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[No Comment]

The Afghanistan Dilemma

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Violence broke out across Afghanistan last week when news emerged that American forces had burned copies of the Koran. American military officials explained that the books had been taken from prisoners held at the Bagram detention facility and were being destroyed together with other collected materials. It was a completely avoidable mistake, and one with serious consequences. In the demonstrations and attacks that have followed, at least thirty people have been killed, including two American soldiers who were shot in the back of the head while they were inside Afghanistan’s Interior Ministry.

These sad developments come at a time when, notwithstanding an official façade of commitment to present operations, senior figures in the nation’s security establishment and the Obama Administration are asking tough questions about the success of the counterinsurgency (COIN) strategy that David Petraeus and Stanley McChrystal introduced in Afghanistan, and that their successors have faithfully continued. The protests and deaths also raise once again the question, never convincingly answered, of just what America and her NATO allies expect to accomplish. America has poured immense resources into Afghan nation-building, and what has emerged is a highly corrupt state run by figures of exceptionally modest ability. Afghanistan today is probably stronger and more stable than it was before the Soviets invaded in 1979, but that’s claiming very little. The construction of a truly strong and stable state requires not only the rise of able Afghan leaders but also the success of COIN. Neither is in prospect.

COIN can succeed only if the bulk of the domestic populace accepts the forces implementing the strategy as their protectors and the Taliban as the enemy. Last week’s developments were not a worst-case scenario—Afghan civic and religious leaders largely called for calm and order, and the violence, while widely distributed, remained within manageable limits and appears now to be subsiding. On the other hand, it revealed a population highly suspicious of the motives of foreign military forces, and a sizeable number of Afghans who are prepared to reject NATO’s efforts as just another in a long series of foreign occupations driven by imperialistic aspirations.

Also troubling for COIN has been the number of NATO soldiers who have been shot by Afghan forces who are their presumed allies. At least fifty-eight have been killed in twenty-six events between mid-2007 and mid-2011, and according to one NATO study, the frequency of the incidents steadily accelerated during this period. Many of the deaths were due to poor communications or petty squabbles, but some reflected systematic issues with COIN, for instance in the shooting of livestock, in conduct disrespectful to women and elders, and in the use of night raids to pick up targets, a practice Afghans almost uniformly hate. It is hard to see how these strategies can produce anything that looks like success in Afghanistan.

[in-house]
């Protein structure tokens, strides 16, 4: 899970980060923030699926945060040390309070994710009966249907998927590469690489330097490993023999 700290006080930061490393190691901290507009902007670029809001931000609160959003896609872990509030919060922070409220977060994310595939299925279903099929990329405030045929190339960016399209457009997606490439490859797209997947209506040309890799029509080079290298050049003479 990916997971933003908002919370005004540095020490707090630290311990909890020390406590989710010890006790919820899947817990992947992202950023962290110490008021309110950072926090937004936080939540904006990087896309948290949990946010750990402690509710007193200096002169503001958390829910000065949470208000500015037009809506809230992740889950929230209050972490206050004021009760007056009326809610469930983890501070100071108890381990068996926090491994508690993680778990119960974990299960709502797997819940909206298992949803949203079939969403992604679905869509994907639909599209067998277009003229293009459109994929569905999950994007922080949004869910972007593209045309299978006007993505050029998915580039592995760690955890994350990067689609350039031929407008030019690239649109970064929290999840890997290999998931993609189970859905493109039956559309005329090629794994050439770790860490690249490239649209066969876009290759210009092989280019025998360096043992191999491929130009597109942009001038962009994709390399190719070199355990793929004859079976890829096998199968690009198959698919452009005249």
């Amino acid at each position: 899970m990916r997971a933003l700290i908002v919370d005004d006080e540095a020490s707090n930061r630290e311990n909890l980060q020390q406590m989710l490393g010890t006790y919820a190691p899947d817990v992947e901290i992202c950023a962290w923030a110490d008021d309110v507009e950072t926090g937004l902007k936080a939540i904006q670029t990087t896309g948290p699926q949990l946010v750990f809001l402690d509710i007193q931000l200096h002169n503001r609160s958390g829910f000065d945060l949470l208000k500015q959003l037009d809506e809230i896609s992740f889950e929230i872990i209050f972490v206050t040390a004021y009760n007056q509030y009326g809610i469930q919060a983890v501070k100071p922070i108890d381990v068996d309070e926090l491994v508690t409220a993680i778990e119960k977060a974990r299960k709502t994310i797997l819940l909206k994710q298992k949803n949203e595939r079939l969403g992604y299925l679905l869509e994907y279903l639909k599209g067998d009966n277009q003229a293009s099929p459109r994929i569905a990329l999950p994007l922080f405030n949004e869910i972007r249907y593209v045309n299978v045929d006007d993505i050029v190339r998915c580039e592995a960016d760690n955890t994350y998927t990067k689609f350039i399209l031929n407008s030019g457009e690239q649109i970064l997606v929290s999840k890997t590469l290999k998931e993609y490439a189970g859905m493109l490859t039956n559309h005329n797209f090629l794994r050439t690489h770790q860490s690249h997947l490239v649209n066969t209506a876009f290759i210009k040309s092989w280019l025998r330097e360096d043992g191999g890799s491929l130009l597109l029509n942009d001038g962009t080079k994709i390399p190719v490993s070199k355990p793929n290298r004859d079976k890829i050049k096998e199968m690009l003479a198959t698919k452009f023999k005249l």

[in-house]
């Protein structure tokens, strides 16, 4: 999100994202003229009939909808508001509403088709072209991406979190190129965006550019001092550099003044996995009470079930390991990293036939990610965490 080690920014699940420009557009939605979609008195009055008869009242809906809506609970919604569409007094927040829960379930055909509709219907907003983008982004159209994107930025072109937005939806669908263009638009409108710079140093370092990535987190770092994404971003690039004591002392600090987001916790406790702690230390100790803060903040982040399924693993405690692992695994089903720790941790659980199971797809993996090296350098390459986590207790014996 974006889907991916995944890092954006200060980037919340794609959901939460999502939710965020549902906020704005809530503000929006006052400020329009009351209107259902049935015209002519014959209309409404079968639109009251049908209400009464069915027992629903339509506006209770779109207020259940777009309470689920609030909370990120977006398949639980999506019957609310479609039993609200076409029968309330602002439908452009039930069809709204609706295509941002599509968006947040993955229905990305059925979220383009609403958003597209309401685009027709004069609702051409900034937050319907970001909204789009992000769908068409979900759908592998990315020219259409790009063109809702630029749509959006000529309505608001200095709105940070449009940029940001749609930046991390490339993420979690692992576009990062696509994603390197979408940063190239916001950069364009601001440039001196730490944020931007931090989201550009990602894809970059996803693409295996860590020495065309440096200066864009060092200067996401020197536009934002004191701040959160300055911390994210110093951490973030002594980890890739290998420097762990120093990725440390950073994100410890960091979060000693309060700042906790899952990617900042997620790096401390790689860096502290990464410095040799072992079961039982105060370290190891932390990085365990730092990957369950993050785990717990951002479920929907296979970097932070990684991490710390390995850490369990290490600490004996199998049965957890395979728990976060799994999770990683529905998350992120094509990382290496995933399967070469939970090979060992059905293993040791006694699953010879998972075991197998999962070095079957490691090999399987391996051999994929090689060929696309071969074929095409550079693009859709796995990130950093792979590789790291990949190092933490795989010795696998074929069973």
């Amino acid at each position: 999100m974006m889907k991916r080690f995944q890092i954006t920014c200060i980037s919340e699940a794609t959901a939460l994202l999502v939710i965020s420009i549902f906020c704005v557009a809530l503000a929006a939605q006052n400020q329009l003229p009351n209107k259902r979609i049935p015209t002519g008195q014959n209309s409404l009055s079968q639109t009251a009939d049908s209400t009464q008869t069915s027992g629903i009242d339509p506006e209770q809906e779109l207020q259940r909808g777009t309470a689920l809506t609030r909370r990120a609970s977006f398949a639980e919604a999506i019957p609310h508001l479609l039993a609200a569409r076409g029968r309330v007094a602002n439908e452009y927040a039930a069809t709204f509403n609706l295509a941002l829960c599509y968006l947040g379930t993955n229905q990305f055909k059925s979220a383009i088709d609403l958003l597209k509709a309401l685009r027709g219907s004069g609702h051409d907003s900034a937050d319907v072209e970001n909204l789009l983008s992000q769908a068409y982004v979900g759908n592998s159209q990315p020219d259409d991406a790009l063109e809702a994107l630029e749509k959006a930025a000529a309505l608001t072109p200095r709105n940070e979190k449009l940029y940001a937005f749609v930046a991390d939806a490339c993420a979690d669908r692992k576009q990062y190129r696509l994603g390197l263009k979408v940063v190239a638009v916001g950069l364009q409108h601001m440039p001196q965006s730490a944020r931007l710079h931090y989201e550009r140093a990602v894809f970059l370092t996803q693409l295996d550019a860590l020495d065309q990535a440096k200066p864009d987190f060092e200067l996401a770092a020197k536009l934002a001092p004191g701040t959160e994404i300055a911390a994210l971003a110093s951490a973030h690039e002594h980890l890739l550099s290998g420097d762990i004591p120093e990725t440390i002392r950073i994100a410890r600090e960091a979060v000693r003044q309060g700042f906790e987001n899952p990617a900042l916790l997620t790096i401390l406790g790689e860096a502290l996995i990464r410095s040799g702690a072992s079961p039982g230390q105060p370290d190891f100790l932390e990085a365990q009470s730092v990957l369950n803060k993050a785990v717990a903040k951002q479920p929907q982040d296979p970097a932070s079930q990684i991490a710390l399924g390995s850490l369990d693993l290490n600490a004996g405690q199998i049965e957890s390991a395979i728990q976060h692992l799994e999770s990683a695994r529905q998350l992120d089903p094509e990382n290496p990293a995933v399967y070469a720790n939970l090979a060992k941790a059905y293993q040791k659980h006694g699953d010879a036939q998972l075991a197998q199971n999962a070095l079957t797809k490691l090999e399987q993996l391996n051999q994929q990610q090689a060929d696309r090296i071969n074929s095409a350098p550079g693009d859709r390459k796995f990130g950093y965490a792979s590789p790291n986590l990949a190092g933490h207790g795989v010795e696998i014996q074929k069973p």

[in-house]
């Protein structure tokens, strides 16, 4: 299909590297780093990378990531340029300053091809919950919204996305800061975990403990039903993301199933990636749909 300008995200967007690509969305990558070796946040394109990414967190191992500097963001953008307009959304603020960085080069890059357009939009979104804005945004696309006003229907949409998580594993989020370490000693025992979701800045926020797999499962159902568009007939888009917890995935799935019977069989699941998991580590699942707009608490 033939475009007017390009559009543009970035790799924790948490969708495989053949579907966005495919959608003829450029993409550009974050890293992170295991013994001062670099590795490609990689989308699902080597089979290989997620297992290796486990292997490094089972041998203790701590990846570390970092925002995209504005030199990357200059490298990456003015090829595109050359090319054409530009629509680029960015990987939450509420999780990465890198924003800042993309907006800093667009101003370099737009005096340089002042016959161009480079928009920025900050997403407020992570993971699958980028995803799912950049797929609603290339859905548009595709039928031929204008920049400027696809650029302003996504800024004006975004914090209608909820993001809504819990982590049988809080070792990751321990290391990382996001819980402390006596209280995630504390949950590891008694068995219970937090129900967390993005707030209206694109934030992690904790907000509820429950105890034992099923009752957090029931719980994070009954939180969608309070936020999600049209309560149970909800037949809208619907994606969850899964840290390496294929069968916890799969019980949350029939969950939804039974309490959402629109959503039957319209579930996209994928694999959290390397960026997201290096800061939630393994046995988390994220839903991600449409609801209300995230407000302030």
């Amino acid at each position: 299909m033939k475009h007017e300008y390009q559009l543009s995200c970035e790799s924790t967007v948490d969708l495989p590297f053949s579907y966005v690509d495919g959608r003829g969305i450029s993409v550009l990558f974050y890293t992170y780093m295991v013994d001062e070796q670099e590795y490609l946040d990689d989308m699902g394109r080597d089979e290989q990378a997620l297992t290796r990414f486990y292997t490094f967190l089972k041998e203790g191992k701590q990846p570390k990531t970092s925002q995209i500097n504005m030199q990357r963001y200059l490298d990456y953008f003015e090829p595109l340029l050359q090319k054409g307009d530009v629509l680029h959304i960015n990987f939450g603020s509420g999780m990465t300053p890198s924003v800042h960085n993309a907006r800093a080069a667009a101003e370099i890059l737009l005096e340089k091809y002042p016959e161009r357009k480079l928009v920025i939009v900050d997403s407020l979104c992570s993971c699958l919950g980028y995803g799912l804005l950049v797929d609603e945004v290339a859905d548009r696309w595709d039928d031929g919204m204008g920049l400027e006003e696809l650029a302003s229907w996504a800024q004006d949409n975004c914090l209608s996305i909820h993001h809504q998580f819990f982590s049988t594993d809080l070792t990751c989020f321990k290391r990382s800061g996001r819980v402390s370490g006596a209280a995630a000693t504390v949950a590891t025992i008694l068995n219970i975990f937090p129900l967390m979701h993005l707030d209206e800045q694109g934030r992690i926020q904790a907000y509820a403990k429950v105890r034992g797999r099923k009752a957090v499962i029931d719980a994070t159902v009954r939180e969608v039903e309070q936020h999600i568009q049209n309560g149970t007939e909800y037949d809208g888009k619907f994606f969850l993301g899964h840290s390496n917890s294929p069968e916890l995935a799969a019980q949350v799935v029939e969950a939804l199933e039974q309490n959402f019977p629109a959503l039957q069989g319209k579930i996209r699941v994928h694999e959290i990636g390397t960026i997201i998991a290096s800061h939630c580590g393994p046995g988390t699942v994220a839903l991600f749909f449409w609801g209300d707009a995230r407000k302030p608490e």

Republican critics have flailed about in response to these developments, instinctively attacking President Obama over his apology for the acts of desecration against the Koran. These rebukes reflected the usual election-year triumph of politics over common sense—Obama had done no more than his generals bade him, driven by proper concern for the safety of U.S. and NATO forces and other personnel on the ground. These same Republican critics are also committed to keeping U.S. forces in Afghanistan in seeming perpetuity, without a clear deployment strategy or clear objectives. Their attitudes reflect the enemy the Taliban claims to be fighting: Christian crusaders, driven by a hatred of Islam, who want to occupy Afghanistan and treat it as a subjugated province.

There is no obvious fix for NATO’s operations. In the end, the effort will simply wind down, leaving a menacing security environment for the contractors who planners anticipate leaving in place in Afghanistan for some time. The result will be an environment that is welcoming to only one foreign party: Pakistan. For years, key figures in the Pakistani military have pursued a strategy of keeping their support networks in Afghanistan alive until Western forces quit the field. They expect to reassert themselves and perhaps convert Afghanistan once more into a satellite state. This depressing scenario seems increasingly likely to unfold. Yet perhaps the prospect can drive Afghans to reconcile and build a more responsible government in Kabul—one committed to a vision of their nation as truly independent.

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